Trails and parks are valuable assets that provide critical ecosystem services. Far too often, they are left off the balance sheet in spite of their tremendous value. This past week, residents of Alaska’s Mat-Su Borough recognized the value of their public lands and passed a $22 million bond in support of trails, parks, pools, and ice rinks.
As worldwide temperatures soar and disasters intensify, urban planners and political leaders are spending more time trying to understand and build local resilience. The Rockefeller Foundation has emerged as a global leader in this effort with the 100 Resilient Cities initiative (100 RC). Under the 100RC program, Earth Economics worked with the City of El Paso to value its natural capital and ecosystem services.
In the remote waters of Alaska's Bering Sea, a tiny community wants to maintain its rich resources. St. George Island is home to about 80 residents - many of whom rely heavily on the island’s natural resources for cultural and subsistence purposes. To help the community plan resource protections, Earth Economics is conducting an economic assessment of St. George Island and its surrounding marine area.
For far too long, nature has either been undervalued or ignored entirely in planning and investment – with profound effects on decision making. But recent policy changes are beginning to reflect the value of ecosystem services. Federal agencies like FEMA and HUD are starting to recognize that nature does indeed hold value for people, and that it should play a role in our decision making.
The Pacific Northwest’s Columbia River is a powerful force – currently managed primarily to maximize hydropower generation and flood risk management, the Columbia River Treaty is due for an update in 2024. To help inform Treaty negotiations, Earth Economics is partnering with a coalition of tribes and area stakeholders to conduct an economic valuation of the Columbia River Basin’s natural capital.
It’s been a busy year already at Earth Economics! We’ve attended a number of conferences and events, worked on projects from Alaska to Central America, and seen a lot of exciting developments in our work. Natural capital is increasingly becoming a part of the conversation as agencies like FEMA and HUD begin to incorporate ecosystem services, and we are excited to engage in these efforts to account for nature. Take a look at our 2016 program highlights so far.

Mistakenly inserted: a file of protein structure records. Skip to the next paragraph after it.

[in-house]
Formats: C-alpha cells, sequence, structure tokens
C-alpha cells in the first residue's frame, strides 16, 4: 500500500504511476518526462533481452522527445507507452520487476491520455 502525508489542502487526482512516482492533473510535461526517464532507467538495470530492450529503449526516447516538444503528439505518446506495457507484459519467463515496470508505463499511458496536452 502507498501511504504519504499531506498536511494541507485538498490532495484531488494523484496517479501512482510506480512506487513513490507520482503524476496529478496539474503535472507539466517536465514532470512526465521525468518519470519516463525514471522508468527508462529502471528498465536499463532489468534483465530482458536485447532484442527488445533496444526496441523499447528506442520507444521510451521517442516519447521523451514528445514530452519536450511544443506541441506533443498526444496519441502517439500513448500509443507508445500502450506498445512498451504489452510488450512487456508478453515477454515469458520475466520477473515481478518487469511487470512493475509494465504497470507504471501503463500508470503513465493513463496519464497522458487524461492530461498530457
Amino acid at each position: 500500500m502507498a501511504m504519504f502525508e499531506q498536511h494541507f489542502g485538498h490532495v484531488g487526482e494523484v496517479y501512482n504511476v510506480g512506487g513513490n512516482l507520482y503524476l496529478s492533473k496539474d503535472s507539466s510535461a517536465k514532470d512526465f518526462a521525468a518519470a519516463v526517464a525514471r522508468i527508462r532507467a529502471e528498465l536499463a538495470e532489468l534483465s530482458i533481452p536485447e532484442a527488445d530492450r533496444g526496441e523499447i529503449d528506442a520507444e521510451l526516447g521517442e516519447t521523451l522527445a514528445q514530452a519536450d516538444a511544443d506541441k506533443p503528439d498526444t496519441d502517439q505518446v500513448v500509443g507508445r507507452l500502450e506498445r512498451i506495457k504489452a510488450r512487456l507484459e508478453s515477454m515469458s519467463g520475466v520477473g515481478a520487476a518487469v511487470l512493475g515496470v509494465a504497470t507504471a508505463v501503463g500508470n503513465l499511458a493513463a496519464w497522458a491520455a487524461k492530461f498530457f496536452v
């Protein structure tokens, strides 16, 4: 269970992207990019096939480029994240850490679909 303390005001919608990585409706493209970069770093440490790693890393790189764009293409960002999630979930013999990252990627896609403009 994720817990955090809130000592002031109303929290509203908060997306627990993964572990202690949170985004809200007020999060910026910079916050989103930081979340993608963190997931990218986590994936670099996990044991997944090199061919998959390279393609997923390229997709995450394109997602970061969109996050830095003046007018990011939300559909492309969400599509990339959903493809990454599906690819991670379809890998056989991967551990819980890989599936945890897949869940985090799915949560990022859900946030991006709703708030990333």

In cooperation with the Urban Waters Federal Partnership, Earth Economics is embarking on a new project focused on Colorado's South Platte River Watershed in collaboration with the Ecosystem Sciences Foundation and Plan-It Geo. The project will assess the watershed’s ecological health with the aim of identifying and prioritizing restoration and conservation areas.
In an effort to spark investment in sustainable agriculture, Earth Economics is embarking on an agriculture-focused valuation project in collaboration with Farmland LP and the Delta Institute. This new collaboration will quantify the financial impacts of farm-scale, sustainable management practices on ecosystem services.
Across the country, planners and policy makers are starting to consider the value of natural capital assets and ecosystem services. In Arizona, Earth Economics has joined in to work with groups on incorporating ecosystem services into planning for the Sabino Creek watershed.
In December, Earth Economics released a new report that found that the benefits of investing in the trails, parks, and open space of Alaska’s Mat-Su Borough return more than $5 for every $1 spent. Now, that same report is being used by Mat-Su Borough Assembly members to negotiate a proposed recreation bond in support of trails.
Central American biodiversity hotspots are increasingly at risk from drug trafficking, but not much is known about the full costs and risks to ecosystem services. In a new collaboration with Fundación Neotrópica, Earth Economics will contribute to a large-scale study that aims to support drug policy reform with solid scientific evidence of the unintended and under-recognized consequences of standard drug policies, including impacts on some of the world’s most biodiverse regions.
A new Earth Economics report evaluates the cost-effectiveness of continued dam operations as compared with the benefits of a free-flowing Lower Snake River. Earth Economics’ latest analysis took a look at four dams along the Lower Snake River in Southeast Washington, investigating whether the dams’ benefits outweigh the costs. As they stand, the dams return only $0.15 on every dollar, but a free-flowing Lower Snake River has an estimated $4.30 return for every dollar.